To rule out other origins with certainty, the team led by neutrino physicist Elisa Resconi from the Technical University of Munich and multi-wavelength...
For the first time a team of researchers have discovered two different phases of magnetic skyrmions in a single material. Physicists of the Technical Universities of Munich and Dresden and the University of Cologne can now better study and understand the properties of these magnetic structures, which are important for both basic research and applications.
Whirlpools are an everyday experience in a bath tub: When the water is drained a circular vortex is formed. Typically, such whirls are rather stable. Similar...
Physicists working with Roland Wester at the University of Innsbruck have investigated if and how chemical reactions can be influenced by targeted vibrational excitation of the reactants. They were able to demonstrate that excitation with a laser beam does not affect the efficiency of a chemical exchange reaction and that the excited molecular group acts only as a spectator in the reaction.
A frequently used reaction in organic chemistry is nucleophilic substitution. It plays, for example, an important role in in the synthesis of new chemical...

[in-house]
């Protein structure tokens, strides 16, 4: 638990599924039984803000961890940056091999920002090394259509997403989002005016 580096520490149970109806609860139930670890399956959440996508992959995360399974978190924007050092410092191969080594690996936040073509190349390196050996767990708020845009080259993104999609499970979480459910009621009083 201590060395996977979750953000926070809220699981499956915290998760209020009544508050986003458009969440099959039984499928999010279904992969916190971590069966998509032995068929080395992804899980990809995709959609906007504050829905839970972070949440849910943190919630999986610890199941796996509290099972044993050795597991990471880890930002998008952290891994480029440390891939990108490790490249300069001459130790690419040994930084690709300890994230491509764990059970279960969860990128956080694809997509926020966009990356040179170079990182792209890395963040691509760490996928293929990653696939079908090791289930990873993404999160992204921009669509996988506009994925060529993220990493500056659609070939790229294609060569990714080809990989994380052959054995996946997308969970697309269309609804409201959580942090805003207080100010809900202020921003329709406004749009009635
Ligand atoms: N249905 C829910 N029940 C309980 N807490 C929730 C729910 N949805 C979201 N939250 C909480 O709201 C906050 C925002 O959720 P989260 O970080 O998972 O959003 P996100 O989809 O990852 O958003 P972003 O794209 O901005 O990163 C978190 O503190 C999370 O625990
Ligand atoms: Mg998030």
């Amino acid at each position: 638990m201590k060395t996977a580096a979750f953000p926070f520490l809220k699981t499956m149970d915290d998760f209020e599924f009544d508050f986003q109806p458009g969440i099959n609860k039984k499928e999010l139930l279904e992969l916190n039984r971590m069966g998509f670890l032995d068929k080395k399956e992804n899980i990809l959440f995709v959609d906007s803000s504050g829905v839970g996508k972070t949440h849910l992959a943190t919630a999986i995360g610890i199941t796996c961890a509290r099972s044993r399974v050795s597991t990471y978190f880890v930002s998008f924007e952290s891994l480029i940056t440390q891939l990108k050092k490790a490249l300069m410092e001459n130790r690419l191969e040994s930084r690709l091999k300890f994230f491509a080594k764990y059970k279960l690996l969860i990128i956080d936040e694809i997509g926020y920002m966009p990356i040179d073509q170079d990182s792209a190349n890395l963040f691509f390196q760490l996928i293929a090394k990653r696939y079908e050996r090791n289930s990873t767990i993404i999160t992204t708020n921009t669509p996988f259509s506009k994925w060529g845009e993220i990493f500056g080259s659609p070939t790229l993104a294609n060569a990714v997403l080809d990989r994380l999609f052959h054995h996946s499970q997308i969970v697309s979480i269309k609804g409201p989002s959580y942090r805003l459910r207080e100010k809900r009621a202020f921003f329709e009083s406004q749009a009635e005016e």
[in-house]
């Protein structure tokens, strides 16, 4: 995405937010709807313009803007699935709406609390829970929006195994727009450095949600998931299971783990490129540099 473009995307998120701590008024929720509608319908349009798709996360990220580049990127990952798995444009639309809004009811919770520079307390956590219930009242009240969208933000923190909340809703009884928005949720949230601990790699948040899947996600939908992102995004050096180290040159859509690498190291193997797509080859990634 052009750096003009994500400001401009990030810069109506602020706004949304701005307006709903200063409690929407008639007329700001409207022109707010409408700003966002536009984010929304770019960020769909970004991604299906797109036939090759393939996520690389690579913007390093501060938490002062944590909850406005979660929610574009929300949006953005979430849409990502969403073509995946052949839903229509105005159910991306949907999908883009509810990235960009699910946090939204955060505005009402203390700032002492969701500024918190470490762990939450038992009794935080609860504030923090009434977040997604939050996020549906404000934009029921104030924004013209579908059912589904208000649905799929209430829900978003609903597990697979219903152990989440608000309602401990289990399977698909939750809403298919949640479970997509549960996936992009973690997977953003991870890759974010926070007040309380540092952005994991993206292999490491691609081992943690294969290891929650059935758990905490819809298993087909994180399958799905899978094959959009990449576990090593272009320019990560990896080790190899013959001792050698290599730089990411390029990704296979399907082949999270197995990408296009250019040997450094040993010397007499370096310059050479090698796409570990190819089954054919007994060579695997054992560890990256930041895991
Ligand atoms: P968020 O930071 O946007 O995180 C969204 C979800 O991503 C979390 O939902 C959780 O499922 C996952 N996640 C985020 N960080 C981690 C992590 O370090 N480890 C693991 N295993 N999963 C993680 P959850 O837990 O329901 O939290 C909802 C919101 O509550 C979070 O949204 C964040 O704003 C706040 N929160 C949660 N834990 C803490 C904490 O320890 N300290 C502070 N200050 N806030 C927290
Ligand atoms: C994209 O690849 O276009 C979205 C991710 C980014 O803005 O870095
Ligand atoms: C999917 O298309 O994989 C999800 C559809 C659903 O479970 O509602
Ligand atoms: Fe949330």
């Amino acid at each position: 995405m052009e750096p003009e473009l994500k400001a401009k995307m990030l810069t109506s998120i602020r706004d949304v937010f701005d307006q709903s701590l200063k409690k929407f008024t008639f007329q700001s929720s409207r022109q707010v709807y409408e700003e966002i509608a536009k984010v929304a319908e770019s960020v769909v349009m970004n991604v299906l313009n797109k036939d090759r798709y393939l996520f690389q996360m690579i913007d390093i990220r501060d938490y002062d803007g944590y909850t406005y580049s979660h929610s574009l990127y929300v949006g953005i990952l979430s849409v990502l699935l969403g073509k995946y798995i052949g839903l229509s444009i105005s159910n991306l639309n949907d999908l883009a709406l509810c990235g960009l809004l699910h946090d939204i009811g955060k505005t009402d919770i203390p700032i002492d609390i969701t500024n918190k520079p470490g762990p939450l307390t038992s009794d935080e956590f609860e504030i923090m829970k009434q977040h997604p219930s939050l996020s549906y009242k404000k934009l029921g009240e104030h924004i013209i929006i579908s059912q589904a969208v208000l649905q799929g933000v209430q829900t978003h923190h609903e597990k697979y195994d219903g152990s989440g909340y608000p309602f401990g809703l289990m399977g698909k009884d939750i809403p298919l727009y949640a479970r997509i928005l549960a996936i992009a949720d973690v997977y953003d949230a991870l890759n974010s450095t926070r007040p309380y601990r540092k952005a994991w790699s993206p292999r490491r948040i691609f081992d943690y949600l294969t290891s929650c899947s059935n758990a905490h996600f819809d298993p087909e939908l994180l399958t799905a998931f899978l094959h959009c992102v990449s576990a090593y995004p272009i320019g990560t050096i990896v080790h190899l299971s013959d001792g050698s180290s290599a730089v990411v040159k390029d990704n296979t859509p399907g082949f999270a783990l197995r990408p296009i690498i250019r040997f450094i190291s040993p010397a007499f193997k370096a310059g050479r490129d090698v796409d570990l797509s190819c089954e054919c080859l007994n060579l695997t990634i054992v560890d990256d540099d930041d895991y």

Optical spectroscopy allows investigating the energy structure and dynamic properties of complex quantum systems. Researchers from the University of Würzburg present two new approaches of coherent two-dimensional spectroscopy.
"Put an excitation into the system and observe how it evolves." According to physicist Professor Tobias Brixner, this is the credo of optical spectroscopy....
Ultra-short, high-intensity X-ray flashes open the door to the foundations of chemical reactions. Free-electron lasers generate these kinds of pulses, but there is a catch: the pulses vary in duration and energy. An international research team has now presented a solution: Using a ring of 16 detectors and a circularly polarized laser beam, they can determine both factors with attosecond accuracy.
Free-electron lasers (FELs) generate extremely short and intense X-ray flashes. Researchers can use these flashes to resolve structures with diameters on the...
13.07.2018 | Event News
12.07.2018 | Event News
03.07.2018 | Event News
18.07.2018 | Materials Sciences
18.07.2018 | Life Sciences
18.07.2018 | Health and Medicine